We considered the relation between cumulative lead and dispositional pessimism and also examined the role of SES over the life course in the lead-pessimism relation. Tibia lead predicted levels of pessimism even after accounting for childhood and adult SES. Moreover, older men experiencing low childhood SES and low adult SES had higher cumulative lead levels. In addition, childhood SES and adult SES were associated with pessimism independently of each other and of lead burden. More detailed modeling revealed that lead levels are partly explained by SES and explain some of the effect of SES on pessimism. Secondary analyses considered the association of depression with lead after accounting for childhood and adult SES but did not find direct effects. Only pessimism was directly (but very strongly) associated with depression. The strong relation between pessimism and depression, together with other findings from this study, suggests that lead is an important risk for poor psychosocial outcomes net of other risk factors with which it may cluster.
There is emerging research highlighting the importance of exposures across the life course on diseases later in life. Recent evidence indicates that low childhood SES is associated with poorer health in adulthood, over and above adult SES levels (1
). Chen et al. (58
) found that, in children, low SES is associated with stress-related hormonal trajectories. These researchers hypothesized that SES may affect the way children interpret their social world. Low SES environments may be characterized by chronic stress coupled with fewer coping resources; individuals in these environments may adapt to their circumstances by being highly vigilant (59
). This coping strategy may, over time, solidify into a relatively stable attribute of expecting negative outcomes, that is, being pessimistic about the future (38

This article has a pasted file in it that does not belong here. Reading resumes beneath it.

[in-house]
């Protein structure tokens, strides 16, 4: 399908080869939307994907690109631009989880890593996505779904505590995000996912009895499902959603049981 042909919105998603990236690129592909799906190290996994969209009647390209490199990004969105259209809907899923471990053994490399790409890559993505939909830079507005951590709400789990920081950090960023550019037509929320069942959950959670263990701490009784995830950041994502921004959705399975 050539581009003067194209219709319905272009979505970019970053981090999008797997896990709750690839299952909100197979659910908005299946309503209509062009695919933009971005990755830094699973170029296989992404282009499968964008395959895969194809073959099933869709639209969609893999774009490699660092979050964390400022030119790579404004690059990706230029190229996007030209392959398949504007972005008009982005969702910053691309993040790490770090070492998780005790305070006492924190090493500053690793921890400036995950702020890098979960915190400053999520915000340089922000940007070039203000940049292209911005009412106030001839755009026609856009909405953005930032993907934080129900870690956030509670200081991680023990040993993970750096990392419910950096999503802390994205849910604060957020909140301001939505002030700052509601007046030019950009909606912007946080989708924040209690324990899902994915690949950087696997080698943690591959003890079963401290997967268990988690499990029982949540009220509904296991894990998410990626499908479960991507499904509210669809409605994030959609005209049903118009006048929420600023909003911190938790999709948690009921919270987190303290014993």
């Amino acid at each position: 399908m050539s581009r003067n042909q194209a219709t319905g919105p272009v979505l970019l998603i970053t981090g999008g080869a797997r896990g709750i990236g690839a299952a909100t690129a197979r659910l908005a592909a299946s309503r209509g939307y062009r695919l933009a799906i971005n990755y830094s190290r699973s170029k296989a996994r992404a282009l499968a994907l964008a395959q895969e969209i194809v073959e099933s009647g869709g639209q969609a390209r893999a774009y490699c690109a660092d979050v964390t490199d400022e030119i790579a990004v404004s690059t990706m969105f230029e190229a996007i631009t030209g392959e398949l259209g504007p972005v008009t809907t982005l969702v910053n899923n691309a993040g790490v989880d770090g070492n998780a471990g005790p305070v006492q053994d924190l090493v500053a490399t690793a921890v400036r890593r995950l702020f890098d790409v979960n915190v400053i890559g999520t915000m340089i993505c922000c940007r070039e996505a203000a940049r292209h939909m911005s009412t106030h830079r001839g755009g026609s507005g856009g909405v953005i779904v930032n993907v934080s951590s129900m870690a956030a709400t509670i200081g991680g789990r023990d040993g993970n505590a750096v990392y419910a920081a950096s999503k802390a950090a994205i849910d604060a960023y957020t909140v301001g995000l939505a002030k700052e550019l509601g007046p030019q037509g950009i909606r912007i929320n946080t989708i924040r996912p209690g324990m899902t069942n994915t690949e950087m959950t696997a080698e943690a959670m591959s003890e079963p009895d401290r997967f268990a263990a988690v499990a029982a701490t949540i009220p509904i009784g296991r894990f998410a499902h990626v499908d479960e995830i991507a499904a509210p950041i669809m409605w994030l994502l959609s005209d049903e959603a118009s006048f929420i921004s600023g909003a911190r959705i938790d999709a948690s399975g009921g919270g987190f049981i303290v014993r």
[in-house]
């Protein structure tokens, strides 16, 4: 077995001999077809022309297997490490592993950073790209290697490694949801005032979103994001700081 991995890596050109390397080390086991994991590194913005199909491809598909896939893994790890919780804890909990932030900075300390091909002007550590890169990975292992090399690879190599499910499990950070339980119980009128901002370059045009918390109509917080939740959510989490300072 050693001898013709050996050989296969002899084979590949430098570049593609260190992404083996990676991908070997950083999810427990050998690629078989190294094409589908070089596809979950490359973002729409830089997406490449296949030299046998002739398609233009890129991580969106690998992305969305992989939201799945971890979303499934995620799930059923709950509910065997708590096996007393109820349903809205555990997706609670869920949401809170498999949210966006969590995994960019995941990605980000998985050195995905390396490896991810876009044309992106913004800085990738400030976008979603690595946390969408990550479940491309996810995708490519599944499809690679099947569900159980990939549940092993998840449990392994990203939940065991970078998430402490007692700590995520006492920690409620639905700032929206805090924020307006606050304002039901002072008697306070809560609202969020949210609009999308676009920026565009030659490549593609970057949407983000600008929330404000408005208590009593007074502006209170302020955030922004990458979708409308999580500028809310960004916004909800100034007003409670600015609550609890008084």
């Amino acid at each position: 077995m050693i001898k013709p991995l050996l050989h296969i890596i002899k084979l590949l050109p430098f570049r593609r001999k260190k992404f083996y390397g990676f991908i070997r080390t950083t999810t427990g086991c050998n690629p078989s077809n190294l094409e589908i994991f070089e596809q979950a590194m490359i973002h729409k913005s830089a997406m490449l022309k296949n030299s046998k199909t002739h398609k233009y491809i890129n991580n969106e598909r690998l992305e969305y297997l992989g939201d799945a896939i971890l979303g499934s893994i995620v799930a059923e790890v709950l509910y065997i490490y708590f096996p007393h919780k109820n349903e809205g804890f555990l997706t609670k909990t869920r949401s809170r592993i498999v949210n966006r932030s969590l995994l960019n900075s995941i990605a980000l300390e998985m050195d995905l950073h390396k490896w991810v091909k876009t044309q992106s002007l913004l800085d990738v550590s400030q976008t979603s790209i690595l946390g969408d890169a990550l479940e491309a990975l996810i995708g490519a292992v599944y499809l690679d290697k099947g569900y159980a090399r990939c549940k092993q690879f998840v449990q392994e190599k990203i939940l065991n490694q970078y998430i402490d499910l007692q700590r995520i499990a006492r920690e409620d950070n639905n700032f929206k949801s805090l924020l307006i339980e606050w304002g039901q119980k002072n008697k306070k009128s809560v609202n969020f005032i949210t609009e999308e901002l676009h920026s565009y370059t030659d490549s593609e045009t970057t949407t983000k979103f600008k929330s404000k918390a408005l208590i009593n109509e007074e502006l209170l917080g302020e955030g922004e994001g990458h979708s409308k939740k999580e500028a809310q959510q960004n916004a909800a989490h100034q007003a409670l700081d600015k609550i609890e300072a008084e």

). It is interesting that there was a significant relation between childhood SES and pessimism even after accounting for adult SES and lead levels. This likely indicates other pathways by which childhood SES impacts adult cognitive orientation. It may also indicate that the developmental origins of pessimistic orientation are evident in childhood and have lasting effects into adulthood.
One explanation for the relation between SES and various mental and physical health outcomes has been the increased risk of environmental toxicant exposure with low SES status. Gump et al. (5
) found that, in children, blood lead was a significant mediator of the association between SES and vascular and hormonal responses to acute stress. There is also accumulating evidence in both human and animal studies that children in low SES environments are more vulnerable to the effects of a given level of lead (5
), which may be influenced by circumstances related to SES such as increased stress and poorer nutrition and health care (9